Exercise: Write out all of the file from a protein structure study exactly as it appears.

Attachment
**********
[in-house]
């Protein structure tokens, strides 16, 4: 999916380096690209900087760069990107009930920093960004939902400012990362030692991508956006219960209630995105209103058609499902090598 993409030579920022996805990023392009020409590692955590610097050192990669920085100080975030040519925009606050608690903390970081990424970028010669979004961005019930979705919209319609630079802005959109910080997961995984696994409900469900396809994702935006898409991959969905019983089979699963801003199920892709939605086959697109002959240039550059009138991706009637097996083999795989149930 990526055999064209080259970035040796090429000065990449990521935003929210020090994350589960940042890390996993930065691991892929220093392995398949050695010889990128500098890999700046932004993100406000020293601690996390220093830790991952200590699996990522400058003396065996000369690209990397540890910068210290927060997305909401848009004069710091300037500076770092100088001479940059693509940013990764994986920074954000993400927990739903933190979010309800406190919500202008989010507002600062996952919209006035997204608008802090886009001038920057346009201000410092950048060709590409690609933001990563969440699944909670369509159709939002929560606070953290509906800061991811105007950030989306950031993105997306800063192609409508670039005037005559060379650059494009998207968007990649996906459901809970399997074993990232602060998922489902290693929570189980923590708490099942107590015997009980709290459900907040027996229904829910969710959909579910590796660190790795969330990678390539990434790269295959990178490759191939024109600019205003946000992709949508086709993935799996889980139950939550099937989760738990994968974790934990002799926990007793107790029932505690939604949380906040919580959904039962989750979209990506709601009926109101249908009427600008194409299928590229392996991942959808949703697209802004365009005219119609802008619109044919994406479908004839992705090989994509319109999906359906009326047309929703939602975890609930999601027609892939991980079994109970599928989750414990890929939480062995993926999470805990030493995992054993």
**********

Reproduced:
[in-house]
């Protein structure tokens, strides 16, 4: 999916380096690209900087760069990107009930920093960004939902400012990362030692991508956006219960209630995105209103058609499902090598 993409030579920022996805990023392009020409590692955590610097050192990669920085100080975030040519925009606050608690903390970081990424970028010669979004961005019930979705919209319609630079802005959109910080997961995984696994409900469900396809994702935006898409991959969905019983089979699963801003199920892709939605086959697109002959240039550059009138991706009637097996083999795989149930 990526055999064209080259970035040796090429000065990449990521935003929210020090994350589960940042890390996993930065691991892929220093392995398949050695010889990128500098890999700046932004993100406000020293601690996390220093830790991952200590699996990522400058003396065996000369690209990397540890910068210290927060997305909401848009004069710091300037500076770092100088001479940059693509940013990764994986920074954000993400927990739903933190979010309800406190919500202008989010507002600062996952919209006035997204608008802090886009001038920057346009201000410092950048060709590409690609933001990563969440699944909670369509159709939002929560606070953290509906800061991811105007950030989306950031993105997306800063192609409508670039005037005559060379650059494009998207968007990649996906459901809970399997074993990232602060998922489902290693929570189980923590708490099942107590015997009980709290459900907040027996229904829910969710959909579910590796660190790795969330990678390539990434790269295959990178490759191939024109600019205003946000992709949508086709993935799996889980139950939550099937989760738990994968974790934990002799926990007793107790029932505690939604949380906040919580959904039962989750979209990506709601009926109101249908009427600008194409299928590229392996991942959808949703697209802004365009005219119609802008619109044919994406479908004839992705090989994509319109999906359906009326047309929703939602975890609930999601027609892939991980079994109970599928989750414990890929939480062995993926999470805990030493995992054993």